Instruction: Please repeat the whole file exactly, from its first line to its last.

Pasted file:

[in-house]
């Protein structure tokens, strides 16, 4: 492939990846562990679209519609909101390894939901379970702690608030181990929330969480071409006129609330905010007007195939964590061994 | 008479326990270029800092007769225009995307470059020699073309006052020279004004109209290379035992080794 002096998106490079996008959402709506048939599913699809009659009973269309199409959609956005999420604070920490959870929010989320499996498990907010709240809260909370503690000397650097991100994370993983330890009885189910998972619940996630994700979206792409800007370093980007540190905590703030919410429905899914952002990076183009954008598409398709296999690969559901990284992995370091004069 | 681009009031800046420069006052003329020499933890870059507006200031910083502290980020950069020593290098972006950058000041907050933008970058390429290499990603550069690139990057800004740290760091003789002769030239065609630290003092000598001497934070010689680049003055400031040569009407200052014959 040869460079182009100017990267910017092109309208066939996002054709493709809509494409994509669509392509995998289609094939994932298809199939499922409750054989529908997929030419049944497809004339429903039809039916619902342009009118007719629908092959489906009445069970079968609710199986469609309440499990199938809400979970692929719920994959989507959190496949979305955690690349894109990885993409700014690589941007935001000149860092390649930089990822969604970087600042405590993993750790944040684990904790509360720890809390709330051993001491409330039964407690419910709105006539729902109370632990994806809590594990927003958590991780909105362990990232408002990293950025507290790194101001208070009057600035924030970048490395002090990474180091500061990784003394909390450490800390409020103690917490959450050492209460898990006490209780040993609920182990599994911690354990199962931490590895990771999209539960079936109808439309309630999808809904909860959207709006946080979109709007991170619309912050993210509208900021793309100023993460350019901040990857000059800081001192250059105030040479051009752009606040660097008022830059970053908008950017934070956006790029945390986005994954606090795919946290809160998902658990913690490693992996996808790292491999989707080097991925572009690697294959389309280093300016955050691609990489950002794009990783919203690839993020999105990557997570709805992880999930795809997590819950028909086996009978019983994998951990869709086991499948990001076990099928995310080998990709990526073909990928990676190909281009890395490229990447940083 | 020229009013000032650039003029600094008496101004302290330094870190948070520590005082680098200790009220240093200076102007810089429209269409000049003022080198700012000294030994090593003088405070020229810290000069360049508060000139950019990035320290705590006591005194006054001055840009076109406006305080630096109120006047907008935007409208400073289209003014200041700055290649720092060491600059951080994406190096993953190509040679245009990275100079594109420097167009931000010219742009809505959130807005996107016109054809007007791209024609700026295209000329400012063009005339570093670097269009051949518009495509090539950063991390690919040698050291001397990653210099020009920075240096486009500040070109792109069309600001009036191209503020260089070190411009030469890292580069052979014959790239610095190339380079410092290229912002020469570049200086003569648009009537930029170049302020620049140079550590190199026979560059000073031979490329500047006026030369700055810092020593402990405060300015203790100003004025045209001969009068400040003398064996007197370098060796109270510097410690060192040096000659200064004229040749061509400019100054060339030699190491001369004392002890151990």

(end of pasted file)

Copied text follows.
[in-house]
């Protein structure tokens, strides 16, 4: 492939990846562990679209519609909101390894939901379970702690608030181990929330969480071409006129609330905010007007195939964590061994 | 008479326990270029800092007769225009995307470059020699073309006052020279004004109209290379035992080794 002096998106490079996008959402709506048939599913699809009659009973269309199409959609956005999420604070920490959870929010989320499996498990907010709240809260909370503690000397650097991100994370993983330890009885189910998972619940996630994700979206792409800007370093980007540190905590703030919410429905899914952002990076183009954008598409398709296999690969559901990284992995370091004069 | 681009009031800046420069006052003329020499933890870059507006200031910083502290980020950069020593290098972006950058000041907050933008970058390429290499990603550069690139990057800004740290760091003789002769030239065609630290003092000598001497934070010689680049003055400031040569009407200052014959 040869460079182009100017990267910017092109309208066939996002054709493709809509494409994509669509392509995998289609094939994932298809199939499922409750054989529908997929030419049944497809004339429903039809039916619902342009009118007719629908092959489906009445069970079968609710199986469609309440499990199938809400979970692929719920994959989507959190496949979305955690690349894109990885993409700014690589941007935001000149860092390649930089990822969604970087600042405590993993750790944040684990904790509360720890809390709330051993001491409330039964407690419910709105006539729902109370632990994806809590594990927003958590991780909105362990990232408002990293950025507290790194101001208070009057600035924030970048490395002090990474180091500061990784003394909390450490800390409020103690917490959450050492209460898990006490209780040993609920182990599994911690354990199962931490590895990771999209539960079936109808439309309630999808809904909860959207709006946080979109709007991170619309912050993210509208900021793309100023993460350019901040990857000059800081001192250059105030040479051009752009606040660097008022830059970053908008950017934070956006790029945390986005994954606090795919946290809160998902658990913690490693992996996808790292491999989707080097991925572009690697294959389309280093300016955050691609990489950002794009990783919203690839993020999105990557997570709805992880999930795809997590819950028909086996009978019983994998951990869709086991499948990001076990099928995310080998990709990526073909990928990676190909281009890395490229990447940083 | 020229009013000032650039003029600094008496101004302290330094870190948070520590005082680098200790009220240093200076102007810089429209269409000049003022080198700012000294030994090593003088405070020229810290000069360049508060000139950019990035320290705590006591005194006054001055840009076109406006305080630096109120006047907008935007409208400073289209003014200041700055290649720092060491600059951080994406190096993953190509040679245009990275100079594109420097167009931000010219742009809505959130807005996107016109054809007007791209024609700026295209000329400012063009005339570093670097269009051949518009495509090539950063991390690919040698050291001397990653210099020009920075240096486009500040070109792109069309600001009036191209503020260089070190411009030469890292580069052979014959790239610095190339380079410092290229912002020469570049200086003569648009009537930029170049302020620049140079550590190199026979560059000073031979490329500047006026030369700055810092020593402990405060300015203790100003004025045209001969009068400040003398064996007197370098060796109270510097410690060192040096000659200064004229040749061509400019100054060339030699190491001369004392002890151990």